Long reach excavators are often confused with high reach demolition machines – but the two products are very different. Long reach machines are not suitable for the high side twisting forces that can be exerted by demolition attachments and many demolition machines are unstable at large radius – so they are often assisted with electronic cut off devices that restrict the operating radius of the machine. Long reach machines excel at dredging operations where large quantities of material needs to be removed from underwater while the physical plant stays above water.
The high reach excavator is a development of the excavator with an especially long boom arm, that is primarily used for demolition. Instead of excavating ditches, the high reach excavator is designed to reach the upper stories of buildings that are being demolished and pull down the structure in a controlled fashion. It has largely replaced the wrecking ball as the primary tool for demolition. The can take a number of different atachments such as shears, crushing jaws and demolition hammers.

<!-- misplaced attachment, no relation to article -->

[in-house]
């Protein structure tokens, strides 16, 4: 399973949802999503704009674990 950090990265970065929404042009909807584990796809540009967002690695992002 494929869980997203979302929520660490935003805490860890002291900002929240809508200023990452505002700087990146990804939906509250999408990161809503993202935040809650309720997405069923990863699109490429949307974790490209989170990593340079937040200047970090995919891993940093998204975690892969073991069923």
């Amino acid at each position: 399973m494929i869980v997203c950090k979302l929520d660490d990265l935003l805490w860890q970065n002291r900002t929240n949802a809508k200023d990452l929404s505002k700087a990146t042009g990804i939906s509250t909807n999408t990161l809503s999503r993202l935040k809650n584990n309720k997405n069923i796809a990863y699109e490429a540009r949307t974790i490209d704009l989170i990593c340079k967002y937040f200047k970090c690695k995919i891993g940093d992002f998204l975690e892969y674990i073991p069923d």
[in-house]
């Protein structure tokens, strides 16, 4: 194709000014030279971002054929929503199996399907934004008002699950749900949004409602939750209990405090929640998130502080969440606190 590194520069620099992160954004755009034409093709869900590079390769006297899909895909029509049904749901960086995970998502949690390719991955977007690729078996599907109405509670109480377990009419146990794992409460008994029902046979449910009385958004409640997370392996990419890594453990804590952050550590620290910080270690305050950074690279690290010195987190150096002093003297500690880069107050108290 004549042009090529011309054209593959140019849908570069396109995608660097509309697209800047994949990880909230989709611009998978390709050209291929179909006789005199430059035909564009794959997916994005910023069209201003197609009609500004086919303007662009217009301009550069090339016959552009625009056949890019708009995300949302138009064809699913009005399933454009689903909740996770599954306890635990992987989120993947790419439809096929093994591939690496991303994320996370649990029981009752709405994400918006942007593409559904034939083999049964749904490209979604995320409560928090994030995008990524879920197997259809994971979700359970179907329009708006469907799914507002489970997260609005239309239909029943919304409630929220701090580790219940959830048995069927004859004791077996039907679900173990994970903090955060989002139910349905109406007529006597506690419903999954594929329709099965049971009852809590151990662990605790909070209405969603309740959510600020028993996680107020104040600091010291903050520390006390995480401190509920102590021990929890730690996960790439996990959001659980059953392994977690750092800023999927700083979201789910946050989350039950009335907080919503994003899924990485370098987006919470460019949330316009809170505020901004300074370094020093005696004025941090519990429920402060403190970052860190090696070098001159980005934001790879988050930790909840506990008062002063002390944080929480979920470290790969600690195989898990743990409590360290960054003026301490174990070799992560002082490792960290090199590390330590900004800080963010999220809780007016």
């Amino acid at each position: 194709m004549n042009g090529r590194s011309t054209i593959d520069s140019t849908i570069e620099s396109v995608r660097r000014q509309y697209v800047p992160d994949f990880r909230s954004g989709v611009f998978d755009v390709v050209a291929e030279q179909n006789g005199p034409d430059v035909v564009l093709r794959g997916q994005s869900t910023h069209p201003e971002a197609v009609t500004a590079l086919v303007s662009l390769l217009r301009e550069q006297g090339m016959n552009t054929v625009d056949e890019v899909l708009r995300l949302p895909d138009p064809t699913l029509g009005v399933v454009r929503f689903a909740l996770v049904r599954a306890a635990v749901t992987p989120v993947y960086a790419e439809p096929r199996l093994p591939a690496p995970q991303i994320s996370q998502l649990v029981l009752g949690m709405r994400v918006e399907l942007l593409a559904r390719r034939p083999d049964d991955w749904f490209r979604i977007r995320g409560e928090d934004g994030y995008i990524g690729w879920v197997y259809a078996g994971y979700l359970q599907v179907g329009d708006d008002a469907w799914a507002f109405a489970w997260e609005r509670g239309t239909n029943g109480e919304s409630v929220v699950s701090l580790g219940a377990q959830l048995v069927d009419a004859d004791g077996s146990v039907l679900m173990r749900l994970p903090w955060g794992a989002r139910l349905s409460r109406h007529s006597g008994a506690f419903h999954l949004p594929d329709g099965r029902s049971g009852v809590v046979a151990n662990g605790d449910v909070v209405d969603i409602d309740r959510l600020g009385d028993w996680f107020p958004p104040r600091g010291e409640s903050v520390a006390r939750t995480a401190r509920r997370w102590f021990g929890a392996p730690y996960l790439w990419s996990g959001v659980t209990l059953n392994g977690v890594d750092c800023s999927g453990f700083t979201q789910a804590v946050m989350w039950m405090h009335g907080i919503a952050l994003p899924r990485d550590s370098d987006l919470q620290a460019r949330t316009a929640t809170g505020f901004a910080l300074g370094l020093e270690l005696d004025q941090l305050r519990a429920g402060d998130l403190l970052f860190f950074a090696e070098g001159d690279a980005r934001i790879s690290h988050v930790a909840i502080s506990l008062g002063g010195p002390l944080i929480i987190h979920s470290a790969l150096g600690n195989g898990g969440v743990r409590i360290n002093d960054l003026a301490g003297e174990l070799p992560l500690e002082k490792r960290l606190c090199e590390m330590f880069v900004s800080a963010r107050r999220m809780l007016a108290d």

Modern ultra reach machines can reach up to 90 m using a multistage telescopic boom.
The High reach excavator imported to New Zealand for demolitions of tall buildings following the 2010 and 2011 earthquakes has been nicknamed Twinkle Toes. It is the largest excavator in the Southern Hemisphere.
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